Until now, there has been no strategy to remove the reservoir of S. pneumoniae from the noses and throats of humans. Yet, this "home base" provides an excellent target for controlling infections.
"This enzyme will kill pneumococci on mucous membranes within seconds," says Jutta Loeffler, M.D., first author of the paper and a postdoctoral fellow at Rockefeller. "By treating individuals carrying this bacterium with the enzyme, you could significantly reduce the reservoir of these bugs in the population and consequently reduce infection rates."
Such a decline in the number of worldwide infections would lessen the need for traditional antibiotics and subsequently ease the mounting drug-resistance problem.
Bacteriophage, or phage, can be found just about anywhere: in sewage and soil and any other locations where bacteria are found. As part of their normal lifecycle, these tiny viruses infect, replicate, then burst out of bacteria before infecting their next host.
Special phage enzymes, which punch holes in the bacterial cell wall, ensure the phage a rapid exit; without this outer layer of protection the bacteria essentially cannot hold themselves together, and, they explode.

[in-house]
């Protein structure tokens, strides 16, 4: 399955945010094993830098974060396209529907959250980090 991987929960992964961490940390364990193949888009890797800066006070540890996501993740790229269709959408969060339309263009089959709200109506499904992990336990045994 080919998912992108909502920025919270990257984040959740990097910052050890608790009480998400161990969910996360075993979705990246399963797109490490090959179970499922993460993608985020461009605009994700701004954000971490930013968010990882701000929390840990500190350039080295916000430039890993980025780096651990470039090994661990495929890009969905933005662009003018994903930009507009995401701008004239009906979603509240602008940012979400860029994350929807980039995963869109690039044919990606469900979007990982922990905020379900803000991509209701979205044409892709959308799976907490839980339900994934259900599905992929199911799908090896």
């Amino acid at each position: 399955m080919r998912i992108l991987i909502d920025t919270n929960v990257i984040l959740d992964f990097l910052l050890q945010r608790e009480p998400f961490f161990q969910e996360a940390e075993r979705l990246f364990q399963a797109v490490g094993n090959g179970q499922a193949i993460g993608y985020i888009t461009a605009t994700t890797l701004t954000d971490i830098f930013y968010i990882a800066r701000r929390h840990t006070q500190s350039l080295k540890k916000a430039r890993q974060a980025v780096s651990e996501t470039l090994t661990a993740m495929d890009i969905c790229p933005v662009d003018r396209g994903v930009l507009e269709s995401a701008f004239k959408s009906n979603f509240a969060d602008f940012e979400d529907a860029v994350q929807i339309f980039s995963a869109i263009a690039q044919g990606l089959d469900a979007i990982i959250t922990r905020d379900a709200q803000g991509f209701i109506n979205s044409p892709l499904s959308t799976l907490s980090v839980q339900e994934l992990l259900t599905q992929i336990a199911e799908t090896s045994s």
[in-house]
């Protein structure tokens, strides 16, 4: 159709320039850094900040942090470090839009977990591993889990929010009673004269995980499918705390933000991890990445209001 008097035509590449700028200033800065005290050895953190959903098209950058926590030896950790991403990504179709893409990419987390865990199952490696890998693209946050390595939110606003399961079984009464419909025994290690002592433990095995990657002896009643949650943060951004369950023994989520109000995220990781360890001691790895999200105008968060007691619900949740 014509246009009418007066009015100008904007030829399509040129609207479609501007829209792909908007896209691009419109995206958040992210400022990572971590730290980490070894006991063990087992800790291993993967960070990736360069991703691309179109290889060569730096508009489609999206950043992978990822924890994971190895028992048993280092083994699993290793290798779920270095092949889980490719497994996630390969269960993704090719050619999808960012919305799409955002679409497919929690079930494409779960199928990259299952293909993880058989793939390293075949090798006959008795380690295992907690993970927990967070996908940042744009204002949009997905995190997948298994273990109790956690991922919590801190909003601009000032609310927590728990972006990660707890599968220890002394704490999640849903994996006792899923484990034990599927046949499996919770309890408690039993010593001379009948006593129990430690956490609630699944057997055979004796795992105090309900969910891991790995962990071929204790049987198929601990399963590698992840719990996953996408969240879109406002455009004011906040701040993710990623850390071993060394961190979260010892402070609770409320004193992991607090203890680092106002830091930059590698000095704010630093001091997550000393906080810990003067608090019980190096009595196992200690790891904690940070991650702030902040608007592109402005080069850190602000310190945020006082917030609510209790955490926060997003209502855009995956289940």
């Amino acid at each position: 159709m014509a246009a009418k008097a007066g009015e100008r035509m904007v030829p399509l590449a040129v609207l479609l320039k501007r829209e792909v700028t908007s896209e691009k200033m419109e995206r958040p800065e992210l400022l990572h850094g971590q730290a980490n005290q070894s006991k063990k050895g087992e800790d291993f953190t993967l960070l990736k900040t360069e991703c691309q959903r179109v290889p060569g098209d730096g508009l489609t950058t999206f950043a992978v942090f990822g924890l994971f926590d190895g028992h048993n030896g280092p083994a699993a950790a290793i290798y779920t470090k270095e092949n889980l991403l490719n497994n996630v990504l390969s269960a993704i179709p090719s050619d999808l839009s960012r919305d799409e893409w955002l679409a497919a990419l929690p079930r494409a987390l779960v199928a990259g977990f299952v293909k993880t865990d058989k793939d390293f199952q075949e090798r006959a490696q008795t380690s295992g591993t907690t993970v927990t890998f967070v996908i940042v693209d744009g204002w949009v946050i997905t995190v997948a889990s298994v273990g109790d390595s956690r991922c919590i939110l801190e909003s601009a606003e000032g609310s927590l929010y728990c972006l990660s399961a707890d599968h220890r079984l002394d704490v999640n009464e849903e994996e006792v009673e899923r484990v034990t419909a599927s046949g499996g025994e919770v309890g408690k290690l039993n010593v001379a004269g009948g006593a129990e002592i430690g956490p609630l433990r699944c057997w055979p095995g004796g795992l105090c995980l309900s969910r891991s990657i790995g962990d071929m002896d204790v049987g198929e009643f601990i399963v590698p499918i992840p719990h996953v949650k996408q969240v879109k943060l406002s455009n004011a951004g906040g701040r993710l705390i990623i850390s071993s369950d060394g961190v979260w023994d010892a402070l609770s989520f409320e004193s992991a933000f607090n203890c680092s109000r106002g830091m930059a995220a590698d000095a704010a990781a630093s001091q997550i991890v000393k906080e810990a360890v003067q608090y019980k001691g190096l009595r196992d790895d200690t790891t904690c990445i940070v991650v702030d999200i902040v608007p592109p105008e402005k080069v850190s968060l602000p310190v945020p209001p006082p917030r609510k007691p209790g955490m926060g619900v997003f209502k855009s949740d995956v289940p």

Fischetti discovered that the phage enzymes also work when applied to the outside of the bacterial cells: by adding a few drops of phage enzyme to a test tube of millions of bacteria, he found that he could kill nearly all of them within a few seconds.
Because phage enzymes are specific for the species or strain of bacterium from which they were produced, cultivating a tailor-made killer for any bacterium of interest may be possible. Last February, for example, Fischetti and colleagues reported the isolation of a phage enzyme specific for Group A streptococci, an infectious pathogen that causes strep throat and flesh-eating disease. Human clinical trials testing the
Contact: Whitney Clavin